Flipped instruction is beneficial practice, as long as it is not done to often and it is done to a high level. During some of my field experience the teacher would often have a worksheet or online project to be completed before the next class period. If there was time they were allowed to finish in class. I was amazed at how the students got right to work collaborated and just asked questions when they got "stuck".
I would need to find the most common sticking point in my classes that is where I see the most benefit. Since I will be teaching a content area that incorporates active learning; I will need as much time as possible for individual instruction and mentor-ship as possible. One of the most beneficial areas that I would use FIM for would be welding, let me explain, It is an individual task that is as much like art as anything that I can imagine.
There are fine motor skills and a "feel" for what is right. To model instruction for students they must all be wearing a mask or shield. As an instructor I must do the same thing, which covers my face and mutes my instruction, not to mention the sound of the "buzzbox". It is sensory overload for students. I have learned some great tips in welding from YouTube videos and personal experience. I take notes and then go and try it in my garage. I do the same thing when I am stuck with an automotive or small engine that I cannot diagnose correctly. I enjoy it and usually try to problem solve myself, but once that has been exhausted their I am filthy, dripping sweat over cell phone watching a video of someone solving my very specific problem. It is an AH-HAH moment waiting at your fingertips.
Here is a short film about FIM.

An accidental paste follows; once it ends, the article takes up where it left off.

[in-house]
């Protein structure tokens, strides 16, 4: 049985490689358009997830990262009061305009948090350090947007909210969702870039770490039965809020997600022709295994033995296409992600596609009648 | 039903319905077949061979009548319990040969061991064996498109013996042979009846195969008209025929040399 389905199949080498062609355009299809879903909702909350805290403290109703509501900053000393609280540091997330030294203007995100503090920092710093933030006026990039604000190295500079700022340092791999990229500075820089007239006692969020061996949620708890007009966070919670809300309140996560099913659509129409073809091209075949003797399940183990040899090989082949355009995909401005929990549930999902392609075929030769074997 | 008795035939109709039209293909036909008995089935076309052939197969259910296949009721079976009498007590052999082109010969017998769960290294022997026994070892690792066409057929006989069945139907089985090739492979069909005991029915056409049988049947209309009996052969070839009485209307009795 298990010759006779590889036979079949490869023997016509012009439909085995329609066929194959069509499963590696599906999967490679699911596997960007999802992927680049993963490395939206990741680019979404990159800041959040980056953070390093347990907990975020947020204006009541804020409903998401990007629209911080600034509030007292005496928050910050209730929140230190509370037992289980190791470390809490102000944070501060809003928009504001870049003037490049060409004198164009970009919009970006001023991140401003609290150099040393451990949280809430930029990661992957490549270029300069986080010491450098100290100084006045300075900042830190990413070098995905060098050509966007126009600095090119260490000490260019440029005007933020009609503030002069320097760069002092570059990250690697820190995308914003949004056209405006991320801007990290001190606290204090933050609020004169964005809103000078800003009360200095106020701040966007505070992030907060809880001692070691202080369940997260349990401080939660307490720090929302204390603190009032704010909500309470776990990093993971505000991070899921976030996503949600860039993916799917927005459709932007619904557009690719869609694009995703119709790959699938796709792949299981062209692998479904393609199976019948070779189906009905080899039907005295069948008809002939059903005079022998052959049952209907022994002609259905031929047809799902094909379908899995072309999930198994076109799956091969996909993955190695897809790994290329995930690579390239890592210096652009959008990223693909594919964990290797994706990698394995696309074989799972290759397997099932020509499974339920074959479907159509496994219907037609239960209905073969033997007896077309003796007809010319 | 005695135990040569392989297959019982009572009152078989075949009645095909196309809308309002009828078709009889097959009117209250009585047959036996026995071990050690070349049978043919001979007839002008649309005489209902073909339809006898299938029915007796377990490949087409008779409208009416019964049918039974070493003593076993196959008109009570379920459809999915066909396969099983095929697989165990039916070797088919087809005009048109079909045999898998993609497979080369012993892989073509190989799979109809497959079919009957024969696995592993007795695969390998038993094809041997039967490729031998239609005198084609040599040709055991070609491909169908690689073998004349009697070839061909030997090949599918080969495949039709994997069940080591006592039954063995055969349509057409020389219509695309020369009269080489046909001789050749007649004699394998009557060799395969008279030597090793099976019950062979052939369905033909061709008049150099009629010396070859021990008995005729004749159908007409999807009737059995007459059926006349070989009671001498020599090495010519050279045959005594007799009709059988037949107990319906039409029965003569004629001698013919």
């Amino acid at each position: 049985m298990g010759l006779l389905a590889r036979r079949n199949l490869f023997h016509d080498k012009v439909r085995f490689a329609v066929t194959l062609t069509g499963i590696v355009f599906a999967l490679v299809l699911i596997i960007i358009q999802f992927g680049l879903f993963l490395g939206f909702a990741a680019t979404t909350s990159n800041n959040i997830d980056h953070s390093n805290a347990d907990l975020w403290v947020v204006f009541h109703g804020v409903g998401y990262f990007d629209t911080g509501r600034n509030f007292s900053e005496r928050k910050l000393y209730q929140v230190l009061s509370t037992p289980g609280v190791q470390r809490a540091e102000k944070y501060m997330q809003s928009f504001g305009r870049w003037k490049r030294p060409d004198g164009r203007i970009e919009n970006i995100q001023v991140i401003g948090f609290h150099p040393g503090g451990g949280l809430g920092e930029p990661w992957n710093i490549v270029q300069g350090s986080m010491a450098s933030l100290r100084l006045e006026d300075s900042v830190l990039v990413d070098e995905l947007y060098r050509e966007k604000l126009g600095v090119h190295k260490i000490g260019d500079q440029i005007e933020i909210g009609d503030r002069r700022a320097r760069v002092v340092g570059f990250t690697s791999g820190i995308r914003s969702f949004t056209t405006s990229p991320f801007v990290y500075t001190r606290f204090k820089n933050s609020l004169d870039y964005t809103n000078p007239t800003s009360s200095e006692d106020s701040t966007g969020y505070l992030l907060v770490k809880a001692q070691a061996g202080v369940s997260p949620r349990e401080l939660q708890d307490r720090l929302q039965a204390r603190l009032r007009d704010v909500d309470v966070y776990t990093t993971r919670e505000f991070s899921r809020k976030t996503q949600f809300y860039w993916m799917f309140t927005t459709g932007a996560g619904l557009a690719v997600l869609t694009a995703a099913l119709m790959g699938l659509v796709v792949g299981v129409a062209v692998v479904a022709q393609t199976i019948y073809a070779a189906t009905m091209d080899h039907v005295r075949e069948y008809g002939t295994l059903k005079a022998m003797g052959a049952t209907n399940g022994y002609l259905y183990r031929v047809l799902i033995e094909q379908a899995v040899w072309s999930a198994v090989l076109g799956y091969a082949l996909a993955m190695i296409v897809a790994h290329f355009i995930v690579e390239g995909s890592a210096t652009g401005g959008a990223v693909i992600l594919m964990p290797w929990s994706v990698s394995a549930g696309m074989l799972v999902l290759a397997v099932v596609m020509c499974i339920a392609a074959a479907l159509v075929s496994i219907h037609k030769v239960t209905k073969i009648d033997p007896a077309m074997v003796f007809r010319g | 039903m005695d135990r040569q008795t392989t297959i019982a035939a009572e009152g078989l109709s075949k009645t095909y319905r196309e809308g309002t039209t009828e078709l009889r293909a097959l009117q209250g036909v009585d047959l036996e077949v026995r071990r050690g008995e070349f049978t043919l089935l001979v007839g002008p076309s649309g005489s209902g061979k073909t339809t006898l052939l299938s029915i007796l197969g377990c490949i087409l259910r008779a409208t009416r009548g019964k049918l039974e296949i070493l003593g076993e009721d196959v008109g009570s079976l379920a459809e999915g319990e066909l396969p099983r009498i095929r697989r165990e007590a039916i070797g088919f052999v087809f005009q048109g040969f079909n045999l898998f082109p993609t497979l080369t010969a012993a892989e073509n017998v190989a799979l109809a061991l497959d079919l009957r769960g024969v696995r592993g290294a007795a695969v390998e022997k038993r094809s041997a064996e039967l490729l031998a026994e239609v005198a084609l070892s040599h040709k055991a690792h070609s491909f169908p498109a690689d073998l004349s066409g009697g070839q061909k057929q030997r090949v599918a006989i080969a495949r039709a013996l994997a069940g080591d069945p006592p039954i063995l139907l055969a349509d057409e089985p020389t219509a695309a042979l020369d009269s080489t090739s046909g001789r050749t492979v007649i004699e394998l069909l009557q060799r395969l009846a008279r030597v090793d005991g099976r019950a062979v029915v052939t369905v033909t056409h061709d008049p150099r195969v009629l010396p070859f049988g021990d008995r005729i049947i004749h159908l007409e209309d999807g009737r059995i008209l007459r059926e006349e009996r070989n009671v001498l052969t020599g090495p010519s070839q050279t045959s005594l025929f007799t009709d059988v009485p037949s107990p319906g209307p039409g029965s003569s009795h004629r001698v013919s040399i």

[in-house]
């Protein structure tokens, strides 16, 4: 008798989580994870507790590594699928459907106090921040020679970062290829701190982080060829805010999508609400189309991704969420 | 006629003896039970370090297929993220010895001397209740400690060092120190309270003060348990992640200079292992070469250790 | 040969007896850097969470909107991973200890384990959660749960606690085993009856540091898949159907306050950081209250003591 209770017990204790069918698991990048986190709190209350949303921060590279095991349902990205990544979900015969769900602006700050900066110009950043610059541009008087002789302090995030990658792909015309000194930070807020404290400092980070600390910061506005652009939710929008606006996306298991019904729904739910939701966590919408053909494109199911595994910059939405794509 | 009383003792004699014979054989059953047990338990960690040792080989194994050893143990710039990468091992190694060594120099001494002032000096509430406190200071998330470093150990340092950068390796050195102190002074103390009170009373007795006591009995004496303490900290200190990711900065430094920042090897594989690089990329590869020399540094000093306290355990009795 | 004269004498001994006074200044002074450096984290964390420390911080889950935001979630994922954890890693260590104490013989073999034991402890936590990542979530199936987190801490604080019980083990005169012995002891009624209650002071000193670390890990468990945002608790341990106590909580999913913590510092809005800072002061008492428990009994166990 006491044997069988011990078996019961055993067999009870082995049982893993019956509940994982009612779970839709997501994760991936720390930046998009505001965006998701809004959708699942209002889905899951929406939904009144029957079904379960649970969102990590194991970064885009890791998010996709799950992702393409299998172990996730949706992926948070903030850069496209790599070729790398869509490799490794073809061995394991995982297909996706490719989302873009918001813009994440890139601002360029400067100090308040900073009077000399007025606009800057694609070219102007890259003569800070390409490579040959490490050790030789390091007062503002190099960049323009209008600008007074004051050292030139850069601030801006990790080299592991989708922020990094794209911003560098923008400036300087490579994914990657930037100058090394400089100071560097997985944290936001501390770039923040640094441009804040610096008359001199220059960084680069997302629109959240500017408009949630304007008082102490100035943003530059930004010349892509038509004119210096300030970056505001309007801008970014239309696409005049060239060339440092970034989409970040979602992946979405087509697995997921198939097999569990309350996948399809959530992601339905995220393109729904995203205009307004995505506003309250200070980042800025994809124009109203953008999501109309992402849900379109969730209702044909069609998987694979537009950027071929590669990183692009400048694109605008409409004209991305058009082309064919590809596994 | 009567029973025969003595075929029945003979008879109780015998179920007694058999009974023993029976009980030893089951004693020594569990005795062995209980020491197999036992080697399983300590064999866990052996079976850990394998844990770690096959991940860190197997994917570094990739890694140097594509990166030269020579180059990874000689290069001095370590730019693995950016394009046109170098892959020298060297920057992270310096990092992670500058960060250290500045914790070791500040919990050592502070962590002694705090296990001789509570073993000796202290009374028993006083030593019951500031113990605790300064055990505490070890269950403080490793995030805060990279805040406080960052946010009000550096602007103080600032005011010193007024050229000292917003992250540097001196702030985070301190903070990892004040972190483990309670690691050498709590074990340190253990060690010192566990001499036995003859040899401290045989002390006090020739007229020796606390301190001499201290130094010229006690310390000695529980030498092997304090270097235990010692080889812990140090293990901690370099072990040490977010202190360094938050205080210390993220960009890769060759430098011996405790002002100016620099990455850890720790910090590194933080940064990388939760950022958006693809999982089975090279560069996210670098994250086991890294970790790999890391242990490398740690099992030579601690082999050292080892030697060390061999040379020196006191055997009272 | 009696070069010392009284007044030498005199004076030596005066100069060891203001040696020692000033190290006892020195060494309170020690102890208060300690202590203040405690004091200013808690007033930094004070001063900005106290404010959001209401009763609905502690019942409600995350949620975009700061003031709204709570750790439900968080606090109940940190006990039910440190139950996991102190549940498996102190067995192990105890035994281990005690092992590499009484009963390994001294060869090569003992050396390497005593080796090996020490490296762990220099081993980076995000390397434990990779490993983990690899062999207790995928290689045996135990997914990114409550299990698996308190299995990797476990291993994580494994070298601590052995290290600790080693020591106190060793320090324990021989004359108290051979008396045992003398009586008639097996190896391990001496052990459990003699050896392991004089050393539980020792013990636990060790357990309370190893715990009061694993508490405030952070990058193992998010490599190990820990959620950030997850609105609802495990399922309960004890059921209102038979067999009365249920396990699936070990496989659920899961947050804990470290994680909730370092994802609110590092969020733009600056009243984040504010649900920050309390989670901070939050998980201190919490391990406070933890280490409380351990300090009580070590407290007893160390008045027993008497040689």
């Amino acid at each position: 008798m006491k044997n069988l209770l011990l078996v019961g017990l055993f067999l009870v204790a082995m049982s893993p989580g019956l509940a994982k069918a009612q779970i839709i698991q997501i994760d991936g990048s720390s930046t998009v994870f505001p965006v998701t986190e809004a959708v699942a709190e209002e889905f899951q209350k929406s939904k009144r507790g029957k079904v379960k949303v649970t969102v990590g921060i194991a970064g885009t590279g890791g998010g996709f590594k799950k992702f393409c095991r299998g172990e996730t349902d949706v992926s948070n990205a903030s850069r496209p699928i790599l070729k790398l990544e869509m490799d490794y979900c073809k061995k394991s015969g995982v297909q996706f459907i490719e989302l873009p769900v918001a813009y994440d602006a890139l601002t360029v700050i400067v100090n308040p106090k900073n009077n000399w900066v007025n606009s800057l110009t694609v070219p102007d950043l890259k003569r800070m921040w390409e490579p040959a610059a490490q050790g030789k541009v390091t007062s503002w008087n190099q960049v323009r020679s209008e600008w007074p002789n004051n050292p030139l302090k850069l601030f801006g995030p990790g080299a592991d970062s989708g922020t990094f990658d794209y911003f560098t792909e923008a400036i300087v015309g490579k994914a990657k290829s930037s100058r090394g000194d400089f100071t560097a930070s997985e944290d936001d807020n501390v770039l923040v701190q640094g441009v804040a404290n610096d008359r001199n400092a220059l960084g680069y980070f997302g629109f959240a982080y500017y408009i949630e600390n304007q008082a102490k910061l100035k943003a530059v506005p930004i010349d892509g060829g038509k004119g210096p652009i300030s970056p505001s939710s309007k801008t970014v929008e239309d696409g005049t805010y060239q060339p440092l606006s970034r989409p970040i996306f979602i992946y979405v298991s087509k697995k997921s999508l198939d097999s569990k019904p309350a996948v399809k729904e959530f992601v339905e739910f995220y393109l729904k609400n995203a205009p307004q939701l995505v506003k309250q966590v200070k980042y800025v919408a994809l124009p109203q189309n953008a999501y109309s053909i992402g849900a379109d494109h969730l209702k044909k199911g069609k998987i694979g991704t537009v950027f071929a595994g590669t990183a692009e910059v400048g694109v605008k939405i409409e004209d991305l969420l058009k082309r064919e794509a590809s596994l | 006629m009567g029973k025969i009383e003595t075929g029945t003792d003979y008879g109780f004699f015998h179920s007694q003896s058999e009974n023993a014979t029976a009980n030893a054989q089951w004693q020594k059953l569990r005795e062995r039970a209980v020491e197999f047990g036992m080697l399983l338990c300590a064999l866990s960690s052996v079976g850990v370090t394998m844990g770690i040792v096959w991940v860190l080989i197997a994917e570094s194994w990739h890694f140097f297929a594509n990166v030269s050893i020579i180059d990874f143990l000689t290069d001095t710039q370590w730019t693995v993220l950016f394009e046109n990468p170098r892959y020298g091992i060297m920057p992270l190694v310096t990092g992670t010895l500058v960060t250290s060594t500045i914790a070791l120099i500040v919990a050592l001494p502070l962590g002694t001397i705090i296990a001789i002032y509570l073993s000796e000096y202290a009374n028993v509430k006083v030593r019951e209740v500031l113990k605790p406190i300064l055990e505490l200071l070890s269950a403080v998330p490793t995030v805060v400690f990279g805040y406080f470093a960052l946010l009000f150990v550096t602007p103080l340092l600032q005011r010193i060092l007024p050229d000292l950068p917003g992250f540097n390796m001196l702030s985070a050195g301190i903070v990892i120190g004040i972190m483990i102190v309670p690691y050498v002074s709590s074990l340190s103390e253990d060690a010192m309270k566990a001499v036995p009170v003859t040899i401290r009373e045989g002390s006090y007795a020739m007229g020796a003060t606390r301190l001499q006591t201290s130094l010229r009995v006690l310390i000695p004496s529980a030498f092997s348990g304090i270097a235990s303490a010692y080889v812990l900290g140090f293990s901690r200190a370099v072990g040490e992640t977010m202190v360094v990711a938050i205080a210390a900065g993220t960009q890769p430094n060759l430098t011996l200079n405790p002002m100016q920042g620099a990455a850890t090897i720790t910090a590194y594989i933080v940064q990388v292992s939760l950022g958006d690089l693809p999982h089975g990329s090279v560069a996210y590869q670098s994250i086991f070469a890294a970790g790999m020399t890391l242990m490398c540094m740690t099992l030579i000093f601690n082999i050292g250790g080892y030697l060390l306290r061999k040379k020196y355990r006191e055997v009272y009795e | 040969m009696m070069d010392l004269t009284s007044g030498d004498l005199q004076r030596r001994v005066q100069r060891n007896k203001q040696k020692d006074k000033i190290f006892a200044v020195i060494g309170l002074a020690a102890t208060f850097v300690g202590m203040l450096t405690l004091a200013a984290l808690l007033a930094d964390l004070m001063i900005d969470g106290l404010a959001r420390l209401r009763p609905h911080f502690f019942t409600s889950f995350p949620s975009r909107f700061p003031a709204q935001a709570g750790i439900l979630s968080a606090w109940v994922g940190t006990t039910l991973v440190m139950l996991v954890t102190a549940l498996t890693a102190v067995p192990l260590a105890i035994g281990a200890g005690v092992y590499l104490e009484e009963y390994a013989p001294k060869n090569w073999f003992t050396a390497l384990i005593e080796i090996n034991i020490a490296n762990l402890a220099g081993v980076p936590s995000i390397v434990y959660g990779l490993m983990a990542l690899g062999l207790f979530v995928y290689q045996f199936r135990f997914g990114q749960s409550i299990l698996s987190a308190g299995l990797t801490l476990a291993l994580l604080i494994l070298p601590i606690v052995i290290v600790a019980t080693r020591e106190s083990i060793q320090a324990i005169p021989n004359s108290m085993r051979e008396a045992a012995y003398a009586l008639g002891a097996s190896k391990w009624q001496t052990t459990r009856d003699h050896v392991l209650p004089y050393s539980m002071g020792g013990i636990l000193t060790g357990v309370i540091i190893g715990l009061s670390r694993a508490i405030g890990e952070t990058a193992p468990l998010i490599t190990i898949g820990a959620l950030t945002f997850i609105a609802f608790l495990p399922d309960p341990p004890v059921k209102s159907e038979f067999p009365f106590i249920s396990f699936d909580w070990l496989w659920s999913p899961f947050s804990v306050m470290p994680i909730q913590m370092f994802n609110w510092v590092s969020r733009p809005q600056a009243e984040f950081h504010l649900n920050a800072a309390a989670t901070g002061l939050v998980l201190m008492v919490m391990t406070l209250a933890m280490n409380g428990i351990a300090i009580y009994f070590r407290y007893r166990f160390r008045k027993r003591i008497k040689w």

The death of Industrial Technology in education.
OK, maybe we aren't dead, but we are on our way to extinction. I have even been told not to refer to myself as a shop teacher, because I am limiting myself. I see it not as limiting, rather something I take pride in. I love to work with my hands and more importantly teach with them.
I have noticed that the skills that I assume necessary for technology education are much different now than when I was in school. At first this scared me because I enjoy the type of old-school traditional TechEd classes such as metal, woods, and auto shop. Now classes tend to be robotics, drafting or computer aided manufacturing. What is changing?
I see the need for this type of schooling, but I don't want to neglect the students that are like me and really enjoyed welding, wood working and fixing my own car; all things that I still do on a daily basis. For many of my high-school classmates it provides a satisfying and well paying career. Where am I going with all this? We need to satisfy the needs of students that will enter a vocational career and those students who will enter college to pursue engineering, technology and other careers.
The only way to satisfy all of these needs is to collaborate between content areas. I attest that technology education should lead the way by incorporating as much of other areas as possible. Typically our classes have the least amount of standards and standardized testing and is the easiest to incorporate with subjects such as mathematics and the sciences. I have researched and read articles for other classes and spoke with current TechEd teachers. They all point towards the fact that other content areas "don't have time" to collaborate.
It is my opinion that teachers don't want to volunteer themselves for anymore work [I don't blame them]. That's fine, just give me your lesson plans and I will sculpt my curriculum to match yours. I am willing to take on that responsibility. Give it a chance, the only negative may be a little more communication between content areas maybe a weekly meeting or even just emails. Please help me save my job!
"Shop class is dead and so are the potential trades people that would be born out of that early exposure to a tool or machine."-Forbes Magazine